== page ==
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Blood is a fluid which flows through our blood vessels. It is constant in motion and flows as the heart pumps the blood in the arteries to the cells and different organs of our body. The blood is then returned to the heart by our veins. Veins are then squeezed when the muscles of the body are contracted and pushes the blood back in to the heart.
Blood clotting is a very important mechanism in order to help the body to repair the injured blood vessels.
There are complex mechanisms which exist in our bloodstream in order to form blood clots if needed. If the blood vessel’s lining is damaged, platelets are being recruited in the damaged area to form a plug. These activated platelets then release some chemicals that will start the clotting process.
What to do for blood clots to dissolve?
Nothing, until we experience the time until a blood clot will form even if it is not needed. When this happens, certain diagnostic procedures are done and a series of medical treatments is made by the doctor.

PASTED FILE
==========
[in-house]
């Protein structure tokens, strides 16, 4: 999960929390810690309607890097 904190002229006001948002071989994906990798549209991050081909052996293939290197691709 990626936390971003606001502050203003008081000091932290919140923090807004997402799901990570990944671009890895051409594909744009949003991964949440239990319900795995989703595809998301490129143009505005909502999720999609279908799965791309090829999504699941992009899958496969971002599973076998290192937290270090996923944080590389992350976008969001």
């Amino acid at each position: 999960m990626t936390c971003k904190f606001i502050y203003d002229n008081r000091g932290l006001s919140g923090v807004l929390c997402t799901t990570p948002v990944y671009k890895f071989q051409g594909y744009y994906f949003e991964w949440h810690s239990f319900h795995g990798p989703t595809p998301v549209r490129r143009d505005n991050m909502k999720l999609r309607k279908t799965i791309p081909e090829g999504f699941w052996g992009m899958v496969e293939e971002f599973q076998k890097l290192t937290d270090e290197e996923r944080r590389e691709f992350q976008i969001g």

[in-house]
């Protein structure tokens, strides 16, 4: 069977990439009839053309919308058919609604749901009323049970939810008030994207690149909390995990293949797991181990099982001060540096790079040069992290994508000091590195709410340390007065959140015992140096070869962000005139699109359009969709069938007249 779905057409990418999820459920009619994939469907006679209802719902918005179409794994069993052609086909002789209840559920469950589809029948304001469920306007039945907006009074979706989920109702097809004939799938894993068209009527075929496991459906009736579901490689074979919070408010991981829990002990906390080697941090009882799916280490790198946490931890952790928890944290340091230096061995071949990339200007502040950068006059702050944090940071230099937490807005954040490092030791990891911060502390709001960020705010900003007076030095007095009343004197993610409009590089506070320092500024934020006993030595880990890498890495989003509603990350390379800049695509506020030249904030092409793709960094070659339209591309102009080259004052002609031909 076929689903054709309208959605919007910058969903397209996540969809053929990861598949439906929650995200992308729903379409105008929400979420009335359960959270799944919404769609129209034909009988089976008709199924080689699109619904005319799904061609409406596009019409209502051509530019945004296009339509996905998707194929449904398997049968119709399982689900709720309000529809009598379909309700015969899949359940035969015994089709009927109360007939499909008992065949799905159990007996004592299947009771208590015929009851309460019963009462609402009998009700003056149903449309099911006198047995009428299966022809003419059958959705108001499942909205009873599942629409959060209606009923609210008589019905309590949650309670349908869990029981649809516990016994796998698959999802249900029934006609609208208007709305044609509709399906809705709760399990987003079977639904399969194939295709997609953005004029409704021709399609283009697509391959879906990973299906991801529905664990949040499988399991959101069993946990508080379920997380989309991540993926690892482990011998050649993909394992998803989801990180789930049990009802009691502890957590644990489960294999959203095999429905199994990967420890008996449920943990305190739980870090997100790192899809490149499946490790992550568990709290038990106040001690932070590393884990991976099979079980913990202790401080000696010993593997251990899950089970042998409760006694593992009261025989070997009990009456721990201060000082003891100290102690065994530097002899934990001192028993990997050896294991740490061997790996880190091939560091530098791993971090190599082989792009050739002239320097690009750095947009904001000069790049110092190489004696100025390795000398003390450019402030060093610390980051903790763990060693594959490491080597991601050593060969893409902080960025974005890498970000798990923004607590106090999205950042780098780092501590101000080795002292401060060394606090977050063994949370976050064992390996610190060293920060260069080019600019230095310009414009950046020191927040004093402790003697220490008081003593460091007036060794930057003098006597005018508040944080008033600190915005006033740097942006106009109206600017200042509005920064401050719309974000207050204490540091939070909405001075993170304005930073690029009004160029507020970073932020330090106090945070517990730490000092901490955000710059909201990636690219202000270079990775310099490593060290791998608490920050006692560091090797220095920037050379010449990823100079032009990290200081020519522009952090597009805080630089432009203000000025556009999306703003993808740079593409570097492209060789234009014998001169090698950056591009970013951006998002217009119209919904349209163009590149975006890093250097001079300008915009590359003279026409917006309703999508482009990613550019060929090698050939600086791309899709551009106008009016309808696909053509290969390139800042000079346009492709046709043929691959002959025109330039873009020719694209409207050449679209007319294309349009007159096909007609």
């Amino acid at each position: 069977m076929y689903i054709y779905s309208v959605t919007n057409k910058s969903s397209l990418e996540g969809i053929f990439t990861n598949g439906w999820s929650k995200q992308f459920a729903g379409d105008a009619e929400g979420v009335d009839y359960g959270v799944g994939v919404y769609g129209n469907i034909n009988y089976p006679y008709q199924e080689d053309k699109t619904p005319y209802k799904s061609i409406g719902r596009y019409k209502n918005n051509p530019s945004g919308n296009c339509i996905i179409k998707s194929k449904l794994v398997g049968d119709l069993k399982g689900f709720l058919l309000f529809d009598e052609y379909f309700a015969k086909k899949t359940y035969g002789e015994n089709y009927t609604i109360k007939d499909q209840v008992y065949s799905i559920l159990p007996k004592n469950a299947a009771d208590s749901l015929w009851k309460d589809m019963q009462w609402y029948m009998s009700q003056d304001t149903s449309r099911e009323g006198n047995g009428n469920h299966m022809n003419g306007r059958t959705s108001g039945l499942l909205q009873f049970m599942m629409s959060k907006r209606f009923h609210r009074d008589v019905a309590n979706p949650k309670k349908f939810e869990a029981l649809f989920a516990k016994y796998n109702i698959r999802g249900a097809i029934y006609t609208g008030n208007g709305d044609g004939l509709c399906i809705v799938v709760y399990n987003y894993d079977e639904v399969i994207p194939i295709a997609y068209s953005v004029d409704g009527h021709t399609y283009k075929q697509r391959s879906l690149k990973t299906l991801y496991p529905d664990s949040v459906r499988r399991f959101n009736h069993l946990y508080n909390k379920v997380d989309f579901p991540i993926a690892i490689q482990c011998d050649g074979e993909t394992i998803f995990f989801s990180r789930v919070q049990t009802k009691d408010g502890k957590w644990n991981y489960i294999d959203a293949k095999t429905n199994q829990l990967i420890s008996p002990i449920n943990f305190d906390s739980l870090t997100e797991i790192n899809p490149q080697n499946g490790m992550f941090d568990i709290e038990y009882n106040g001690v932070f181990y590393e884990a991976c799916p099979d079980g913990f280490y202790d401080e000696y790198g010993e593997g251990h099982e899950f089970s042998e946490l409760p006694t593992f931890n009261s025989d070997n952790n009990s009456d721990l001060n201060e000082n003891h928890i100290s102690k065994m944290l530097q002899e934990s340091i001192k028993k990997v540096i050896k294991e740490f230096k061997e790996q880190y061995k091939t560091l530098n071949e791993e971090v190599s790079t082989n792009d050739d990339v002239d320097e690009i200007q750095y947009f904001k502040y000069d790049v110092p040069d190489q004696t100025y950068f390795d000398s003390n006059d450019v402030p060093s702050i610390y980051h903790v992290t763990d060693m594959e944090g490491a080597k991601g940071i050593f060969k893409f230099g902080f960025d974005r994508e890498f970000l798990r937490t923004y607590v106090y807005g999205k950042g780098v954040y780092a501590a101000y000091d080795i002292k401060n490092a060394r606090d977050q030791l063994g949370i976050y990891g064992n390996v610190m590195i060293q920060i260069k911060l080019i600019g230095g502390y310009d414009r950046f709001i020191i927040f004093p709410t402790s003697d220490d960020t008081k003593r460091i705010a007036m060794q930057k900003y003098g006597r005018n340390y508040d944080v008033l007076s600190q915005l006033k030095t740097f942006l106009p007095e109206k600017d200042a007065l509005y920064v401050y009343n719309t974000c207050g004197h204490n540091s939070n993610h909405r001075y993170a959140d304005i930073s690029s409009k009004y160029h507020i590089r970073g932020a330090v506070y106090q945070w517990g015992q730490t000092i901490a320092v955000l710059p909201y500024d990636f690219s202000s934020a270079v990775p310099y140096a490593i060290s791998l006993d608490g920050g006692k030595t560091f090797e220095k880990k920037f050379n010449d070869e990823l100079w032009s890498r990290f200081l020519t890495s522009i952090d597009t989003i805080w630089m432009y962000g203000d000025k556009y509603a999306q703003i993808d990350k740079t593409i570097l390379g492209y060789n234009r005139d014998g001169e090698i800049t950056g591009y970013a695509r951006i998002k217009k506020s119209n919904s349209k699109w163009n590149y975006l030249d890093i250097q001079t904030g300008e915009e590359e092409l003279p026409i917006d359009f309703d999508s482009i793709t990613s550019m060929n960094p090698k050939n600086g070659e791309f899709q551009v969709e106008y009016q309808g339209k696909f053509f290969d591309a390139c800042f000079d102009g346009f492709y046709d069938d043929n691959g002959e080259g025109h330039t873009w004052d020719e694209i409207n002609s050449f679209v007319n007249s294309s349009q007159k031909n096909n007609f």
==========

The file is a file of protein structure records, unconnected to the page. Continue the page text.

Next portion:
What to do for blood clots to dissolve? One of the ways is through medications.
Anticoagulant medications or blood thinners are usually given by doctors to treat or dissolve blood clots. These types of medications can slow down the time of blood clotting and also to prevent forming of blood clots. The most common blood thinners prescribed by doctors as of today are low molecular weight heparins, regular heparins, and warfarins.
Side effects of blood thinners include skin rash, cold symptoms, headaches, stomach upset, loss strength of the bones (long term side effect) and bleeding (adverse reaction).
The side effects of heparin include:
- Bleeding (most serious side effect)
- Skin rash
- Cold symptoms
- Stomach upset
- Loss of bone strength (less common; may occur when patients are on heparin for long periods of time, like several months)
- A rare side effect of heparin is a condition called Heparin Induced Thrombocytopenia (HIT). HIT is sometimes incorrectly called “heparin allergy.” It occurs in a small number of patients, but is very serious, with symptoms that include increasing clotting or developing new clots, which can lead to deep vein thrombosis, pulmonary embolism, or death.